money, the judgment includes interest unless otherwise provided by contract or
law. Minn. Stat. § 549.09, subd. 1 (2006). A statutory method exists for calculating
prejudgment interest when a party makes a written settlement offer. If the prevailing party’s offer is closer to
the final judgment entered than the opposing party’s offer, the prevailing
party receives interest from the commencement of the action to the time of recovery.
The district court initially ordered prejudgment interest on the entire judgment beginning April 12, 2000, when Homolka received attorney fees. The court later limited the accrual of interest to the period from December 26, 2002, to September 30, 2005, and allowed interest only on $30,000. The record supports the district court’s amendment. Alderson served his complaint on December 26, 2002. On September 30, 2005, Homolka offered to settle for $30,000. Alderson rejected the offer and did not make a counter demand. Alderson’s offer was therefore $0. See Trapp v. Hancuh, 587 N.W.2d 61, 65 (Minn. App. 1998) (noting that statute does not require party to respond to offer and that “[w]hen a plaintiff prevails on a claim, a defendant’s offer that is closer to the award than a plaintiff's offer, if any, terminates the accrual of the prejudgment interest”). Because Homolka’s offer of $30,000 was closer to the amount recovered, interest may accrue on the $30,000 from December 26, 2002, to September 30, 2005.
Alderson asserts that he is entitled to prejudgment interest, on a common-law basis, from the time his cause of action accrued because damages were reasonably ascertainable to Homolka. But the district court expressly declined to find that the damages were reasonably ascertainable. Alderson’s argument that this court should infer the finding on appeal is therefore without support.
The district court found Homolka and his law firm jointly and severally liable. Homolka contends that the court erred by denying his motion to dismiss him as an improper party and by holding his firm liable. We discern no error by the district court.
defendant’s assertion that he is an improper party to an action is an
affirmative defense. Buysse v. Baumann-Furrie & Co., 428
N.W.2d 419, 426 n.7 (Minn. App. 1988), rev’d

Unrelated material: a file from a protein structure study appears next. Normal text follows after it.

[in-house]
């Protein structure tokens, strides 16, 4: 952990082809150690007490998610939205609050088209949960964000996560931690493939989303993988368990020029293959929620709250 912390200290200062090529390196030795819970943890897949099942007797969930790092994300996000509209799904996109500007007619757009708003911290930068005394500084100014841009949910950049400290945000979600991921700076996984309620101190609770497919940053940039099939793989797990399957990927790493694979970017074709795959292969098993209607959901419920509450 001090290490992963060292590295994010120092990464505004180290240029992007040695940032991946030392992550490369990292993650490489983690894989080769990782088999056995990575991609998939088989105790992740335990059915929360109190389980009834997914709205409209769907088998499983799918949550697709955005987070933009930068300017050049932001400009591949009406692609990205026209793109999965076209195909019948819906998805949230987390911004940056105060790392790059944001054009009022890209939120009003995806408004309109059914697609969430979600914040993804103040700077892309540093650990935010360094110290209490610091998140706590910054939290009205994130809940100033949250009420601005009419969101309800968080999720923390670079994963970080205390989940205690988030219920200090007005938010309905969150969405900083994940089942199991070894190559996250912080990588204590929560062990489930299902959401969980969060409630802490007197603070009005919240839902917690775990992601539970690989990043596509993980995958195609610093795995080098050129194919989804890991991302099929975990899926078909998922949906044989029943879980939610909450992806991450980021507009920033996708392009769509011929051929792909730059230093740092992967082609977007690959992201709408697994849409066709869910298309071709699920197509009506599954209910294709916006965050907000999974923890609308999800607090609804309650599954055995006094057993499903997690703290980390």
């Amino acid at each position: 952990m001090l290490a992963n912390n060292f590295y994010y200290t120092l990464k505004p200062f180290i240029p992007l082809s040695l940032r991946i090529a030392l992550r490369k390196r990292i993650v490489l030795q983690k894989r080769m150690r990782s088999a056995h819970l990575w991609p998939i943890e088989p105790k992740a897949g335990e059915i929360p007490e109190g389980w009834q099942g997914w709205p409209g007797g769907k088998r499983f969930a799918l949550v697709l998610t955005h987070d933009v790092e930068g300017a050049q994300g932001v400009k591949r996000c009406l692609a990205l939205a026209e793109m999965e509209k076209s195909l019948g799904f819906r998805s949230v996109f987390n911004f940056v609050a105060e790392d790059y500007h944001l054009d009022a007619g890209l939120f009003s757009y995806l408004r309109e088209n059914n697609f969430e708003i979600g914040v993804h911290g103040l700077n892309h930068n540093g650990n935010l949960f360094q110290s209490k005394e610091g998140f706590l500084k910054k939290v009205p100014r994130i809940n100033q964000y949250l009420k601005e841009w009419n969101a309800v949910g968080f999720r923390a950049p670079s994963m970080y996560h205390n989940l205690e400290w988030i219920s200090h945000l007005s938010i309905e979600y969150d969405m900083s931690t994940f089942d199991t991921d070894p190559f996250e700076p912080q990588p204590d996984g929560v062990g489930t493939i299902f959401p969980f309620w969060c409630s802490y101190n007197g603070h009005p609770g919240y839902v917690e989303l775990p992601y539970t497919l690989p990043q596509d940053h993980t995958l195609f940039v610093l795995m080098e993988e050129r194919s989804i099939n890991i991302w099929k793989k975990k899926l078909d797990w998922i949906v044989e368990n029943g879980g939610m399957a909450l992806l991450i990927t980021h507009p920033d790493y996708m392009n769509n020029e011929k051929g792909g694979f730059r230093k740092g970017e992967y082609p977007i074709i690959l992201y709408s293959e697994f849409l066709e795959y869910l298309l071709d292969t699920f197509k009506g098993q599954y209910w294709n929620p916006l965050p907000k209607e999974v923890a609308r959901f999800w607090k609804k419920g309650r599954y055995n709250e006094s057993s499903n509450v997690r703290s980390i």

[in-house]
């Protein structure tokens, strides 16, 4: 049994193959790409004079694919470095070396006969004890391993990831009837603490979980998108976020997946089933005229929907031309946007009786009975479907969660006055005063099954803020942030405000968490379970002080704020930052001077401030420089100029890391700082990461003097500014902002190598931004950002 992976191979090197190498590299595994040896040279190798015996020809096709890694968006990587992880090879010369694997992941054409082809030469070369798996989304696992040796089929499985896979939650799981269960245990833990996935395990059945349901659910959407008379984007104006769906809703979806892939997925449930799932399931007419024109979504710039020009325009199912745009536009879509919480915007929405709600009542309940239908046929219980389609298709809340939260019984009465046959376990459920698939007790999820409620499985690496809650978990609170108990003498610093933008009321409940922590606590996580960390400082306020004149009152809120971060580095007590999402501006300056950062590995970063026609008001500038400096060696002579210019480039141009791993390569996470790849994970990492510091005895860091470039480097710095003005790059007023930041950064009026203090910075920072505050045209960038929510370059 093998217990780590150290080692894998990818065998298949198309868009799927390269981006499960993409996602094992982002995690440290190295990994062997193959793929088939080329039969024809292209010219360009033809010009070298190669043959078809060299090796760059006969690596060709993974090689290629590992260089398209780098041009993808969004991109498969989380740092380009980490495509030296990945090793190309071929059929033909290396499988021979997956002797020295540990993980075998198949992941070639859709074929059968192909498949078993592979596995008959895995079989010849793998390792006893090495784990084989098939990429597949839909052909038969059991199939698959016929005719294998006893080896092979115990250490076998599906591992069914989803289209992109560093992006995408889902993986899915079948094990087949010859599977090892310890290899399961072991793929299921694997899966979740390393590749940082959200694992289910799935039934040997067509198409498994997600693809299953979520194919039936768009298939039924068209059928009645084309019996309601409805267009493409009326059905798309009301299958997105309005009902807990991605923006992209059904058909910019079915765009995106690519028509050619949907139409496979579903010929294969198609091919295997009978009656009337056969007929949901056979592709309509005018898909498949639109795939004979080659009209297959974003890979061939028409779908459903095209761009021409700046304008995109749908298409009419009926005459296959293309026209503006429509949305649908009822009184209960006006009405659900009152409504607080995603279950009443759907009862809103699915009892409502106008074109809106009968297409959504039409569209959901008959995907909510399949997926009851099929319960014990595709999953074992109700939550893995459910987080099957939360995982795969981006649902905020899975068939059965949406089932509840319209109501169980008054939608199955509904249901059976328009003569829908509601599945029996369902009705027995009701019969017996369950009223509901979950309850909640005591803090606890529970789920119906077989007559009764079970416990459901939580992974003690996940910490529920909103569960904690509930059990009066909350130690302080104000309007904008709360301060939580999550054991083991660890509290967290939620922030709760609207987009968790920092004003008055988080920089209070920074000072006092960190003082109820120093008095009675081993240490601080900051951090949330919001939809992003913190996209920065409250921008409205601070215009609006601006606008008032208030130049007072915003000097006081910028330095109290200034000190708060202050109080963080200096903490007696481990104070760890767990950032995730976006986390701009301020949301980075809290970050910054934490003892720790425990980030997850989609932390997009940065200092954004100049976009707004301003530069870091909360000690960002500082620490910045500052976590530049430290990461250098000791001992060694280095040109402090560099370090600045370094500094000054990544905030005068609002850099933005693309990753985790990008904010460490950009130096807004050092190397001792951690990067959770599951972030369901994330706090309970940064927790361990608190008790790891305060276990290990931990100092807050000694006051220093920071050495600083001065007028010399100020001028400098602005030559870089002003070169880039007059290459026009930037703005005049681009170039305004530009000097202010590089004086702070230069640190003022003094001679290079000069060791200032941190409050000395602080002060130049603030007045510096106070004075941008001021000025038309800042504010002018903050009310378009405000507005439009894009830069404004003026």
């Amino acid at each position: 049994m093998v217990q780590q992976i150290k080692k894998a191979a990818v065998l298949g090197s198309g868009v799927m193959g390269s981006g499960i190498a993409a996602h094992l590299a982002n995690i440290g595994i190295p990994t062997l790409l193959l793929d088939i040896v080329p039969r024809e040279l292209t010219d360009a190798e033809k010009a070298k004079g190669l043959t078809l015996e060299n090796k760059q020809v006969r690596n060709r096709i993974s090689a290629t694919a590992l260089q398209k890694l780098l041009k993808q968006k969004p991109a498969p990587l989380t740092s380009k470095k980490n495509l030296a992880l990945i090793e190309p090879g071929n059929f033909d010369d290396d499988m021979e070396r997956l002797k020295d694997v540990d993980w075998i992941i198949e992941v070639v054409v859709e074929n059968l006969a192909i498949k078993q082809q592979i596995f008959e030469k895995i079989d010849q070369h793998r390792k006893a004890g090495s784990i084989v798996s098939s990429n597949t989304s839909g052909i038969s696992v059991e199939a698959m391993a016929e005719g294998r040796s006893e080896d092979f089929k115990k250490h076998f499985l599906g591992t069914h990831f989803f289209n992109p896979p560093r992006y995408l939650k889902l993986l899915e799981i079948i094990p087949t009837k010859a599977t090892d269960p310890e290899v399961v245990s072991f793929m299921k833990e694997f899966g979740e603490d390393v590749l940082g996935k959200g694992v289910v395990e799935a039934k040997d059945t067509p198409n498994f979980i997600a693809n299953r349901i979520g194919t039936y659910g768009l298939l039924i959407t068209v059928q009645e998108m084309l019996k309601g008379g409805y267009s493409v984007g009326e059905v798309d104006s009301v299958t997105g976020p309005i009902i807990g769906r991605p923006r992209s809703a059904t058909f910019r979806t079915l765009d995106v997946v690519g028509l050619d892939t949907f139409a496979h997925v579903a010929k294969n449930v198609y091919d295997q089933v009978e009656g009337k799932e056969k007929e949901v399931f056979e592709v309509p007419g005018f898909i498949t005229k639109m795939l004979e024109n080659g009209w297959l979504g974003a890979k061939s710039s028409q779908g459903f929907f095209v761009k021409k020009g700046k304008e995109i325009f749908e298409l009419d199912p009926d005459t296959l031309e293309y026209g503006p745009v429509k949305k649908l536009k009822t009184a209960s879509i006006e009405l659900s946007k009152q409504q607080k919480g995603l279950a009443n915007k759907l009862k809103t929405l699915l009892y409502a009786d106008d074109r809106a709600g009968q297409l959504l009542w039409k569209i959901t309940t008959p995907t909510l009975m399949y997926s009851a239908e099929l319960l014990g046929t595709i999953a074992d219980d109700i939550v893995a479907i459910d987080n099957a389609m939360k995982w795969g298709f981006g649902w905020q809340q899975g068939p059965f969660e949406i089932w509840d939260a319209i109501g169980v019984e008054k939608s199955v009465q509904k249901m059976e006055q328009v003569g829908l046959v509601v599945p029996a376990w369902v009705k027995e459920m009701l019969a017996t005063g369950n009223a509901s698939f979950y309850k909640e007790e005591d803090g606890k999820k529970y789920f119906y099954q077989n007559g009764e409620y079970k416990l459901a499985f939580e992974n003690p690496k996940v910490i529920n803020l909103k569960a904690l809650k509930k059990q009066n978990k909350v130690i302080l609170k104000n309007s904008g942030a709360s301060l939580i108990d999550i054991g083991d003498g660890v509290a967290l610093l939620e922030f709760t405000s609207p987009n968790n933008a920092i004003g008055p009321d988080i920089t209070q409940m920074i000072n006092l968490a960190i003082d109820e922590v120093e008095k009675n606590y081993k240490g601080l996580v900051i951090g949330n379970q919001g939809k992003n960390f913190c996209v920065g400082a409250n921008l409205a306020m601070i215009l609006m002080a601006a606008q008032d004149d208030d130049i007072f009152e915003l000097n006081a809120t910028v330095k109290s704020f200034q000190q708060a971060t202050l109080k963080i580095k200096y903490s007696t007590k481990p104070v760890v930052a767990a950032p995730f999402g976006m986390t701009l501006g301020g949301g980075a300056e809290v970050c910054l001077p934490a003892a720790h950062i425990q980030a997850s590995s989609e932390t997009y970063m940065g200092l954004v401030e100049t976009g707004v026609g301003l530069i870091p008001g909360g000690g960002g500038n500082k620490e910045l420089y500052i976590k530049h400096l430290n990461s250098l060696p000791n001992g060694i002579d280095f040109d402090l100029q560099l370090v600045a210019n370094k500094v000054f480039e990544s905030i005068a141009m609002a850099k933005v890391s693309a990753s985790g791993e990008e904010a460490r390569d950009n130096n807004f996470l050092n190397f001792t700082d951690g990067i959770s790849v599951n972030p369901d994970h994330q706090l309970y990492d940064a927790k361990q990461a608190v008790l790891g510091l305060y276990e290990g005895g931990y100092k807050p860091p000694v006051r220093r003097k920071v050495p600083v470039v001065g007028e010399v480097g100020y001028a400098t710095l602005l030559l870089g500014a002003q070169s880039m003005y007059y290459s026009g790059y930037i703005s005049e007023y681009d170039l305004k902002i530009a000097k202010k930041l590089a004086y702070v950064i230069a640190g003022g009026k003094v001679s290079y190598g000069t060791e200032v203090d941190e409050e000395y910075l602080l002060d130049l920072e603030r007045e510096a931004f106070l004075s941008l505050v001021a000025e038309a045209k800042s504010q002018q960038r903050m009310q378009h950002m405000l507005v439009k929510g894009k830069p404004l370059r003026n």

and remanded on other grounds, 448 N.W.2d 865 (Minn. 1989). Failure to plead an affirmative defense waives
the defense. Minn. R. Civ. P. 8.03
(requiring party to plead affirmative defense); Bradley v. First Nat’l Bank, 711 N.W.2d 121, 128 (
addition to his argument that he should not be personally liable to Alderson,
Homolka argues that the district court improperly found his law firm liable. Piercing the corporate veil is equitable in
nature. Roepke v. Western Nat’l Mut. Ins. Co., 302 N.W.2d 350, 352 (
challenges the district court’s denial of his motion to amend his complaint to
allege fraud and punitive damages. A
party may amend a pleading once as a matter of course before a responsive
pleading is served, but only by leave of the court or by consent of the
opposing party after service of a responsive pleading.
district court did not abuse its discretion by denying Alderson’s motion. We recognize that the record suggests some
evidence of fraud, but the late timing of Alderson’s attempt to plead the cause
of action supports the district court’s decision. On appeal, Alderson cites trial testimony to
support his fraud claim. But the trial
occurred almost six months after the district court denied his motion, and our
review is limited to the time at which the motion was made. See
Wall v. Fairview Hosp. & Healthcare Servs., 584 N.W.2d 395, 404 (
waited nearly two-and-one-half years to bring his motion to amend, and he then alleged
the same damages on this new claim as he stated for his quantum-meruit claim:
uncompensated work. Although tort and
contractprovide separate causes of
action, a party may recover under both theories only on proof that the damages
under each cause of action are separate and distinct. Brooks
v. Doherty, Rumble & Butler, 481 N.W.2d 120, 128 (